My pa is one mask of brooses both blue and green. CHARLES DICKENS (1812–1870), NICHOLAS NICKLEBY
Many people present with the complaint that they bruise easily but only a minority turn out to have an underlying blood disorder. Purpura is bleeding into the skin or mucous membranes, appearing as multiple small haemorrhages that do not blanch on pressure. Smaller purpuric lesions that are 2 mm or less in diameter (pinhead size) are termed petechiae, while larger purpuric lesions are called ecchymoses (see FIG. 29.1).
Purpuric rash (petechiae and ecchymoses)
Bruises are large areas of bleeding that result from subcutaneous bleeding. If bruising is abnormal and out of proportion to the offending trauma, then a disturbance of haemostasis is suggested (see FIG. 29.2). The three spontaneous, intrinsically linked pathways that arrest bleeding following injury are vasoconstriction, formation of a platelet plug and activation of coagulation factors.
Photo courtesy Hatem Salem
Severe bleeding in a woman with diabetes and systemic fibrinolysis. Note the bleeding following insulin injections into the abdominal wall and an injection into the shoulder joint.
‘Palpable purpura’ due to an underlying systemic vasculitis is an important differential problem. The petechiae are raised so finger palpation is important. The cause is an underlying vasculitis affecting small vessels (e.g. polyarteritis nodosa).
The decision as to which individuals require investigation is difficult and depends on whether the haemostatic defect is due to local or systemic pathology.1 The ability to identify a bleeding disorder is important because of implications for surgery, pregnancy, medication and genetic counselling.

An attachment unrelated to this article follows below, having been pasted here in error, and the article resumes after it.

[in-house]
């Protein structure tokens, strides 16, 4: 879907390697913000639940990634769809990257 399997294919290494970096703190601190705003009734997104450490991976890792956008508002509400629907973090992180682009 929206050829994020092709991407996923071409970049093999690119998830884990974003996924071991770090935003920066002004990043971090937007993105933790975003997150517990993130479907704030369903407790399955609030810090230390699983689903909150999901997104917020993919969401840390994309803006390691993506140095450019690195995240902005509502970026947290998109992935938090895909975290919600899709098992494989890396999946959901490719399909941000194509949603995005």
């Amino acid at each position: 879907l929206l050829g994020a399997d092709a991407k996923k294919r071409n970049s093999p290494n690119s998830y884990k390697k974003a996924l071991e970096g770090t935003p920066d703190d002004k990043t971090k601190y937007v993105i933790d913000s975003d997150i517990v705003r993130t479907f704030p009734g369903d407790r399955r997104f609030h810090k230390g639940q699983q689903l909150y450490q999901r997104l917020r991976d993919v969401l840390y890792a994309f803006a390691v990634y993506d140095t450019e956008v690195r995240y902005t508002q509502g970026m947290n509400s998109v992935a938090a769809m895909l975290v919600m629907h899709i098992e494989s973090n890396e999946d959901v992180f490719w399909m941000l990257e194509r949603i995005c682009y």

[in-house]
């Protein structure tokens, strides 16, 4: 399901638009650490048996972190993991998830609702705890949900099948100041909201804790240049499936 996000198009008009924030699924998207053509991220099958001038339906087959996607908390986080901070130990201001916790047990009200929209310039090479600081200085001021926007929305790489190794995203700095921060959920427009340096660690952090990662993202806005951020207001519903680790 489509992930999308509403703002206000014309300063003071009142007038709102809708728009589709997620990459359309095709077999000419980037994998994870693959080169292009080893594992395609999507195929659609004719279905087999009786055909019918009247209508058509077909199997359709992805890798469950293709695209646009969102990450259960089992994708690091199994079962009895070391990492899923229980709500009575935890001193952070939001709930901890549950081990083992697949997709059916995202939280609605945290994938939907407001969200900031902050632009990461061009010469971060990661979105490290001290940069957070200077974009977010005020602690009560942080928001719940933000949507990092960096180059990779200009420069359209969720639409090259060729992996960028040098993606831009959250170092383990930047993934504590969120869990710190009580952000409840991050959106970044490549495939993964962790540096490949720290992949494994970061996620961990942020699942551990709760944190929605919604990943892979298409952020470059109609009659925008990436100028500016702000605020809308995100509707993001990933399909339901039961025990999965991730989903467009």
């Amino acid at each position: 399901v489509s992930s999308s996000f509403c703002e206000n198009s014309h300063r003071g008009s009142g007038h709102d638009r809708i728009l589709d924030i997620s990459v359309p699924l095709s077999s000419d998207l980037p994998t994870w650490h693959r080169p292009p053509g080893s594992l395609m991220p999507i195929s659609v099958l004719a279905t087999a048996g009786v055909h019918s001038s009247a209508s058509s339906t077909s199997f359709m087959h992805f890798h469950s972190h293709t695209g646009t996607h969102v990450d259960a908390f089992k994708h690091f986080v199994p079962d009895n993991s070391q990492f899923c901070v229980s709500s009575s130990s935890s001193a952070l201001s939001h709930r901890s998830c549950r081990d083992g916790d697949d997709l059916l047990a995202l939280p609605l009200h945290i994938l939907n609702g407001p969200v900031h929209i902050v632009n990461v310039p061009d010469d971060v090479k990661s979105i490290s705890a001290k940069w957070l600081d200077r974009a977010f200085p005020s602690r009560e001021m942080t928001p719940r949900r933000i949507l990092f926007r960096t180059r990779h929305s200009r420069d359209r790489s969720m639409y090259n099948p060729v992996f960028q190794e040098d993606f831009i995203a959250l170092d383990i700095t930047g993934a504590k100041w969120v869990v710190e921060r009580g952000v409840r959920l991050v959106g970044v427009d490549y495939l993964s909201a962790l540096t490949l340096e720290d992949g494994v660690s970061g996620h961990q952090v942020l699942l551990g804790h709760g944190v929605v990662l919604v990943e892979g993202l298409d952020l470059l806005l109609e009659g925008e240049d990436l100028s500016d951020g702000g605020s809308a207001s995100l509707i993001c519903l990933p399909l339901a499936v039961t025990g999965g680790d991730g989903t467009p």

Key facts and checkpoints
Purpura = petechiae + ecchymoses.
Abnormal bleeding is basically the result of disorders of (1) the platelet, (2) the coagulation mechanism or (3) the blood vessel.
There is no substitute for a good history in the assessment of bleeding disorders.
The first step is an assessment of personal and family histories.
When someone describes ‘bruising easily’ it is important to exclude thrombocytopenia due to bone marrow disease and clotting factor deficiencies such as haemophilia.
The commonest cause of an acquired bleeding disorder is drug therapy (e.g. aspirin, NSAIDs, cytotoxics and oral anticoagulants).
Bleeding secondary to platelet defects is usually spontaneous, associated with a petechial rash and occurs immediately after trauma or a cut wound.1 The bleeding is usually mucosal (e.g. bleeding from gingiva, menorrhagia, epistaxis and petechiae).
Bleeding caused by coagulation factor deficiency is usually traumatic and delayed (e.g. haemorrhage occurring 24 hours after a dental extraction in haemophilia).
Laboratory assessment should be guided by the clinical impression.
The routine screening tests for the investigation of a true bleeding disorder can occasionally be ...